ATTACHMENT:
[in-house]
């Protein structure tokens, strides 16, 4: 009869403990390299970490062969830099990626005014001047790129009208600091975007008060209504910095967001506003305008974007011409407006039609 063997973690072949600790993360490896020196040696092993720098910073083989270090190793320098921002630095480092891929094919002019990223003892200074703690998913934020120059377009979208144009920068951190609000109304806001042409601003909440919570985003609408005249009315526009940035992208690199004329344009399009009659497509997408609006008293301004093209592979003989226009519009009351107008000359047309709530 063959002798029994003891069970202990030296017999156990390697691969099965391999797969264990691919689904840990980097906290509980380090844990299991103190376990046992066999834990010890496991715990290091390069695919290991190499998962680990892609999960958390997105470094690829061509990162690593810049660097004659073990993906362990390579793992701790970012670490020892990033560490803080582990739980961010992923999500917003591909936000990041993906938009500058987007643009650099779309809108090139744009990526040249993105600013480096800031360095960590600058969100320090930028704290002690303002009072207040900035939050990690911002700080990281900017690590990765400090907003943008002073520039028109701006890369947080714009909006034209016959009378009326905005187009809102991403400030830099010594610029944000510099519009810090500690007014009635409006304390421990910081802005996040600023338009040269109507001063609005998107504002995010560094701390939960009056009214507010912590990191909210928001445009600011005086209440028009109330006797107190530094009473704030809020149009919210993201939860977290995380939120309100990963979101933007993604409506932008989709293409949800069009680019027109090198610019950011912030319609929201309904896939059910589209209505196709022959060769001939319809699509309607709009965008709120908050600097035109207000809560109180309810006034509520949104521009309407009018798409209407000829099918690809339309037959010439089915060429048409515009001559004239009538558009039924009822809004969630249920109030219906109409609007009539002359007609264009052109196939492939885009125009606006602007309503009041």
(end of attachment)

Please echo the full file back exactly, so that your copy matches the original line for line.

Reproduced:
[in-house]
């Protein structure tokens, strides 16, 4: 009869403990390299970490062969830099990626005014001047790129009208600091975007008060209504910095967001506003305008974007011409407006039609 063997973690072949600790993360490896020196040696092993720098910073083989270090190793320098921002630095480092891929094919002019990223003892200074703690998913934020120059377009979208144009920068951190609000109304806001042409601003909440919570985003609408005249009315526009940035992208690199004329344009399009009659497509997408609006008293301004093209592979003989226009519009009351107008000359047309709530 063959002798029994003891069970202990030296017999156990390697691969099965391999797969264990691919689904840990980097906290509980380090844990299991103190376990046992066999834990010890496991715990290091390069695919290991190499998962680990892609999960958390997105470094690829061509990162690593810049660097004659073990993906362990390579793992701790970012670490020892990033560490803080582990739980961010992923999500917003591909936000990041993906938009500058987007643009650099779309809108090139744009990526040249993105600013480096800031360095960590600058969100320090930028704290002690303002009072207040900035939050990690911002700080990281900017690590990765400090907003943008002073520039028109701006890369947080714009909006034209016959009378009326905005187009809102991403400030830099010594610029944000510099519009810090500690007014009635409006304390421990910081802005996040600023338009040269109507001063609005998107504002995010560094701390939960009056009214507010912590990191909210928001445009600011005086209440028009109330006797107190530094009473704030809020149009919210993201939860977290995380939120309100990963979101933007993604409506932008989709293409949800069009680019027109090198610019950011912030319609929201309904896939059910589209209505196709022959060769001939319809699509309607709009965008709120908050600097035109207000809560109180309810006034509520949104521009309407009018798409209407000829099918690809339309037959010439089915060429048409515009001559004239009538558009039924009822809004969630249920109030219906109409609007009539002359007609264009052109196939492939885009125009606006602007309503009041």